Friday, October 30, 2009

Best State Supreme Court Money Can Buy (Again)

Seems to me I’ve written this story before. Several times. Just a couple weeks ago, in a story titled “Dueling Justice(s)”, I wrote about the unprecedented dueling news conferences two factions of our state Supreme Court held. That was all about whether or not Justice Gableman should sit in judgment on criminal cases. He made it clear in his campaign he’s seldom met an accused person he thinks is innocent.

Then there was the similar story I wrote before that, about Gableman’s campaign, and how it was bought and paid for by Wisconsin Manufacturers and Commerce. And the story I wrote before that one, about Justice Ziegler’s campaign being paid for by the same outfit.

And just a few weeks ago there was the story I wrote about how the “gang of four” on the highest court decided to make it easier than ever before for Wisconsin businesses to enforce no-compete clauses in employee contracts. Another victory for big business.

Now, the gang of four (Justices Prosser, Roggensack, Gableman, and Ziegler) have voted this week (it was a 4-3 vote again) to allow themselves to hear cases involving their biggest campaign contributors.

The new rules may as well have been written by Wisconsin Manufacturers and Commerce, and the Wisconsin Realtors Association. These two powerful business groups proposed the additions to the judicial code, and the two justices they paid to put on the bench came through for them again.

Evidence, as if more were needed, that the four million bucks Wisconsin Manufacturers and Commerce spent - give or take - to put Ziegler and Gableman on the highest court, was money well-spent.

The other three members of the state Supreme Court, Justice Bradley, Justice Crooks, and Chief Justice Abrahamson, were supporters of a different set of rules, proposed by retired Justice Bill Bablitch and the League of Women Voters, which would have required them to step aside in cases involving people or companies that were major contributors to their campaign.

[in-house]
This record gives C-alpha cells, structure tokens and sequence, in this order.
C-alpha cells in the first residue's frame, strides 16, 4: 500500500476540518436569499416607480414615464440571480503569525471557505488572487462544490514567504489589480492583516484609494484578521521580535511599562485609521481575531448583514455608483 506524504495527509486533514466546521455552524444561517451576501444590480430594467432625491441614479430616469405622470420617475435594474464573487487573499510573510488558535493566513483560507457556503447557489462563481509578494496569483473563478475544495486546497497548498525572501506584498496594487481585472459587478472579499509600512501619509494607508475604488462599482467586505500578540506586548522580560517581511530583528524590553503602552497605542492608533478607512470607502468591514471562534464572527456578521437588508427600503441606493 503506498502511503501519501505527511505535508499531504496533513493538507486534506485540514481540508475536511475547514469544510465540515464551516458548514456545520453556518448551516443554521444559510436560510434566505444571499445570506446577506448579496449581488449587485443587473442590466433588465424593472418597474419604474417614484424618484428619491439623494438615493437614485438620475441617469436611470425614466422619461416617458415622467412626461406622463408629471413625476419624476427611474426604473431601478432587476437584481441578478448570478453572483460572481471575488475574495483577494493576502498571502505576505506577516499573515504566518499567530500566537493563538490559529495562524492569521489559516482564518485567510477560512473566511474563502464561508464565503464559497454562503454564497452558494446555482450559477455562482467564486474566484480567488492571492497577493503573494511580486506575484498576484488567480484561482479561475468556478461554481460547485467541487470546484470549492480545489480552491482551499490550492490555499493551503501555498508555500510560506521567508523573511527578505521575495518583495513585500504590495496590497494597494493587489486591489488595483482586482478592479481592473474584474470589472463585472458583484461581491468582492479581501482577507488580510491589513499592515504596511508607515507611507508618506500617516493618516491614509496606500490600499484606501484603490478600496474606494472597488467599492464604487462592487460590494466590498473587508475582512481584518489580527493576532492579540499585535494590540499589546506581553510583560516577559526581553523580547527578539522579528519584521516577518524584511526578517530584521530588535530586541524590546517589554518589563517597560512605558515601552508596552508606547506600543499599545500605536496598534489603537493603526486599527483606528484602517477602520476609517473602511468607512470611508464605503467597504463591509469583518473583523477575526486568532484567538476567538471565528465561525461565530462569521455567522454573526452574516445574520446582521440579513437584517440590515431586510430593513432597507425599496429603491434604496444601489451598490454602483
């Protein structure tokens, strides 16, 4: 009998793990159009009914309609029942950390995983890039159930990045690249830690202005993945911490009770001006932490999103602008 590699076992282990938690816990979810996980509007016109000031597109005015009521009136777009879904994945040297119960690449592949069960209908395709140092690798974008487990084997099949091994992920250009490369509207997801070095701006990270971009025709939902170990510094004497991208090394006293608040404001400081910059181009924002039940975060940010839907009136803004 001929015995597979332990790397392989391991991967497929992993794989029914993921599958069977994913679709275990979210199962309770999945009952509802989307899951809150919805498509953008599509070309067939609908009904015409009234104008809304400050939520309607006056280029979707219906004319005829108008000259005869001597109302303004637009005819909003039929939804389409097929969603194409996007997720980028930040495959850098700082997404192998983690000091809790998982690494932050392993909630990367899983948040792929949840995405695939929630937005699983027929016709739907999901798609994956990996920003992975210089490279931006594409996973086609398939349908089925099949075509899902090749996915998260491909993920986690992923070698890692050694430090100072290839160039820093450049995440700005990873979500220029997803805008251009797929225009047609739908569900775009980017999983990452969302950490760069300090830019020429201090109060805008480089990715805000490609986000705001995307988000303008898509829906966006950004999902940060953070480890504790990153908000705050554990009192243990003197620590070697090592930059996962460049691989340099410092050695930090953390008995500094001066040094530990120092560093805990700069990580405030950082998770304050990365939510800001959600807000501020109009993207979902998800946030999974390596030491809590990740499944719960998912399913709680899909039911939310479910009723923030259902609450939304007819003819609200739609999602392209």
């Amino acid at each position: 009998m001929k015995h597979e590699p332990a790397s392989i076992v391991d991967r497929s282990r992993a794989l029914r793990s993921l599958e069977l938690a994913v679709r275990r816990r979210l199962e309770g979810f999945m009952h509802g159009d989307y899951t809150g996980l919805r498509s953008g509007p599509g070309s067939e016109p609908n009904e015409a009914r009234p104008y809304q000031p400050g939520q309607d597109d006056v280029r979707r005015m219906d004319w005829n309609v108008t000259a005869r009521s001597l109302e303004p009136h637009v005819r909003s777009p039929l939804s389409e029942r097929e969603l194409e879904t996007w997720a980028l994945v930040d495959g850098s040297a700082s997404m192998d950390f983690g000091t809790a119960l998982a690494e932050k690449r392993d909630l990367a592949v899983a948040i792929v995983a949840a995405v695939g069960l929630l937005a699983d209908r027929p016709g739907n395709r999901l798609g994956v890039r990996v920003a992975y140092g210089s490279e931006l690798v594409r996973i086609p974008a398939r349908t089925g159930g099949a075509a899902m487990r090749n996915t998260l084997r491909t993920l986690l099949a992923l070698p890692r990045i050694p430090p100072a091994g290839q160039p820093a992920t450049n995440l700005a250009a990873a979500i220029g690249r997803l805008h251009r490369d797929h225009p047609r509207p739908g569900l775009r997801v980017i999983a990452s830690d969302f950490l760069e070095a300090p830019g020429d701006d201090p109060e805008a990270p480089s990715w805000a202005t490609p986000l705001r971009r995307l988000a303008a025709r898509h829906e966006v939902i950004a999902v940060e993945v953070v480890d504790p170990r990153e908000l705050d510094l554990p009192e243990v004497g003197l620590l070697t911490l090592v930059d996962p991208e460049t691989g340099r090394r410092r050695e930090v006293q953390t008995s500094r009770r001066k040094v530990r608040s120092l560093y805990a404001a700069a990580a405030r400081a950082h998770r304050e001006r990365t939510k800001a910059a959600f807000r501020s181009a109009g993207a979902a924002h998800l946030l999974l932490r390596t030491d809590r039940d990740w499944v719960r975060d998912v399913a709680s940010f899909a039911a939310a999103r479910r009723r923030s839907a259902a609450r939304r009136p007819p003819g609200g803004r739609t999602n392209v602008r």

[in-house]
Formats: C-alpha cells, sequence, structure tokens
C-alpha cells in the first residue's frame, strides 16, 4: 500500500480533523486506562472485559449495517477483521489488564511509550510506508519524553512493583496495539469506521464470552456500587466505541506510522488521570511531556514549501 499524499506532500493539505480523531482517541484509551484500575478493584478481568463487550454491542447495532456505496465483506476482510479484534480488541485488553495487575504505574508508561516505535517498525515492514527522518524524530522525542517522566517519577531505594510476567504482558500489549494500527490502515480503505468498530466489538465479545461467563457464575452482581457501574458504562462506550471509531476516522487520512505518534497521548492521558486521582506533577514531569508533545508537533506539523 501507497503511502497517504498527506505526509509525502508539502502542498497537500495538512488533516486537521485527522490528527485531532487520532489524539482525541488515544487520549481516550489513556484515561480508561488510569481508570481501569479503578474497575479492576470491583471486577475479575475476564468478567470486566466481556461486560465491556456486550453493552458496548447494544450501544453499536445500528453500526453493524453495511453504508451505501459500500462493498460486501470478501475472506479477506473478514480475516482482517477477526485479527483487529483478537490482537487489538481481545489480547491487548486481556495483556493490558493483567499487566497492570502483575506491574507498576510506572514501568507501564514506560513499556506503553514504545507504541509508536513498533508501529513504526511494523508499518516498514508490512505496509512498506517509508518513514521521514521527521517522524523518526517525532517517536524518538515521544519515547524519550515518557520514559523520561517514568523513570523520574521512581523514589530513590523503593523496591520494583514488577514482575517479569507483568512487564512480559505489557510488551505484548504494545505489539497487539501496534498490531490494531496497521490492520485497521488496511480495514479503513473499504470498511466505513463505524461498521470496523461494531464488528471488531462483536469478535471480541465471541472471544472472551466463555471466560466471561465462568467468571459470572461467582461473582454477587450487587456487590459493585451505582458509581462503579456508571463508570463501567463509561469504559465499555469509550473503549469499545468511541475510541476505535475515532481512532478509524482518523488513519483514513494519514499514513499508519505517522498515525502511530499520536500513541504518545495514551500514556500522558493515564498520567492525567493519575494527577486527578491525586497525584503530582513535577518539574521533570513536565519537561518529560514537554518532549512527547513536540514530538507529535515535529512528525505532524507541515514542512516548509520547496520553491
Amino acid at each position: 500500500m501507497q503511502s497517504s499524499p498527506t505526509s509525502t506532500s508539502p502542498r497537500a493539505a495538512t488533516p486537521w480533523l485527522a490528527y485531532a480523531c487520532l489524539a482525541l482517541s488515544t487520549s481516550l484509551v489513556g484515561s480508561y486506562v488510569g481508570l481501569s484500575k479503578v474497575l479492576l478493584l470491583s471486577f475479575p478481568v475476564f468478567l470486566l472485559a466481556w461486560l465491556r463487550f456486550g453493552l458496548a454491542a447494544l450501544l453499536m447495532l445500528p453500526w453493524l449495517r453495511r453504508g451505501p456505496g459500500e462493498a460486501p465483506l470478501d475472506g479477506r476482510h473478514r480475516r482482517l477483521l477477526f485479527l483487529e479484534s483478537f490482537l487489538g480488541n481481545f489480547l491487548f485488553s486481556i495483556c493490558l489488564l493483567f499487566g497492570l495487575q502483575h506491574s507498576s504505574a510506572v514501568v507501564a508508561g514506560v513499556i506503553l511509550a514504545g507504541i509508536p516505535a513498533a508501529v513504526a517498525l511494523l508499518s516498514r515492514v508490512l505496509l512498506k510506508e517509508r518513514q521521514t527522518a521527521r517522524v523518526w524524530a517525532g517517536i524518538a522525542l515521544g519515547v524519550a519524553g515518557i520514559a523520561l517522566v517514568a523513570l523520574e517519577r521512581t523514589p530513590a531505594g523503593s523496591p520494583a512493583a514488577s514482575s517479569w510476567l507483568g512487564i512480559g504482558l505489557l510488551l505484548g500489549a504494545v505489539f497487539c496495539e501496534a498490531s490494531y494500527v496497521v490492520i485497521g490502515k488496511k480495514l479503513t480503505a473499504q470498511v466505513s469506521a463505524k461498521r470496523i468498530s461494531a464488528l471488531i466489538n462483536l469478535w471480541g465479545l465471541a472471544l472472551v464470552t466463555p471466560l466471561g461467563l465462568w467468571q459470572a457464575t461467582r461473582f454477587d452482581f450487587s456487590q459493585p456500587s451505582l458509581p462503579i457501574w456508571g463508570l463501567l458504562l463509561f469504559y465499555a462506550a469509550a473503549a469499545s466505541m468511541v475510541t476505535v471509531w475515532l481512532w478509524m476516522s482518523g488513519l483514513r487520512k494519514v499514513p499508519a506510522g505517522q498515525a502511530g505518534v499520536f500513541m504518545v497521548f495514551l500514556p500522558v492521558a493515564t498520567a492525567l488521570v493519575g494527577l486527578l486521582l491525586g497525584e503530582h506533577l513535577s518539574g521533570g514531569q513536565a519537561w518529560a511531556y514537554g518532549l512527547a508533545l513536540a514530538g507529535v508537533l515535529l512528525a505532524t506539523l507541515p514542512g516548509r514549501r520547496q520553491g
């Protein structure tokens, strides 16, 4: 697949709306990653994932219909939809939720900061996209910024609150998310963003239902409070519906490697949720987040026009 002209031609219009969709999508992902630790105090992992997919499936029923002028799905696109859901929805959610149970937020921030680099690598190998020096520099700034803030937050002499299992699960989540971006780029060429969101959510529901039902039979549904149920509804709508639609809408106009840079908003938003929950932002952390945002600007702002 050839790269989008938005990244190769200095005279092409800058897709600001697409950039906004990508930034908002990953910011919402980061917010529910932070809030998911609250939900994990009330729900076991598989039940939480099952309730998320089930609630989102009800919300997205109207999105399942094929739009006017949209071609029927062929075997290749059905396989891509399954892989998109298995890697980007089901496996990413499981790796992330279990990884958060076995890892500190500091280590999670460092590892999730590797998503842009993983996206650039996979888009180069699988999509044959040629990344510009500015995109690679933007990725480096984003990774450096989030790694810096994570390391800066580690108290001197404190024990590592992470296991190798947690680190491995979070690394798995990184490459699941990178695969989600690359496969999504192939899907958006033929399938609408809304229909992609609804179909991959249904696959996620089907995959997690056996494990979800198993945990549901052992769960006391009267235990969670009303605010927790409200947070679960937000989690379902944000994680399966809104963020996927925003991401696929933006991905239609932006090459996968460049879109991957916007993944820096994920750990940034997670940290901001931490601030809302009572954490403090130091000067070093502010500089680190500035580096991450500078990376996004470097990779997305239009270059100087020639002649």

Oh, I forgot….the United States Supreme Court still can’t seem to figure out if corporations are the same as people.

OK, that was snarky.

But I’m not being snarky when I point out that Justice Ziegler’s ethics are questionable, since she’s already run afoul of ethics rules for sitting in judgment on cases involving her multi-millionaire husband’s bank. And Justice Gableman is up on ethics charges right now, for all that horrid crap his campaign ads said about former Justice Louis Butler.

It’s enough to make you think John Grisham’s novel “The Appeal” is a true story, based on events surrounding the Wisconsin Supreme Court.

It’s looking (and acting) again like the best state Supreme Court money can buy

Thursday, October 29, 2009

Trusting Your Sources

Jerry Bader and I go back a long way. He made a horrible mistake on the air this week at WTAQ radio in Green Bay, where he’s been a very popular talk-show host for several years. He’s the guy who “broke” the story - which turned out to be completely inaccurate and false - about the “real reason” Barbara Lawton dropped out of the race for governor.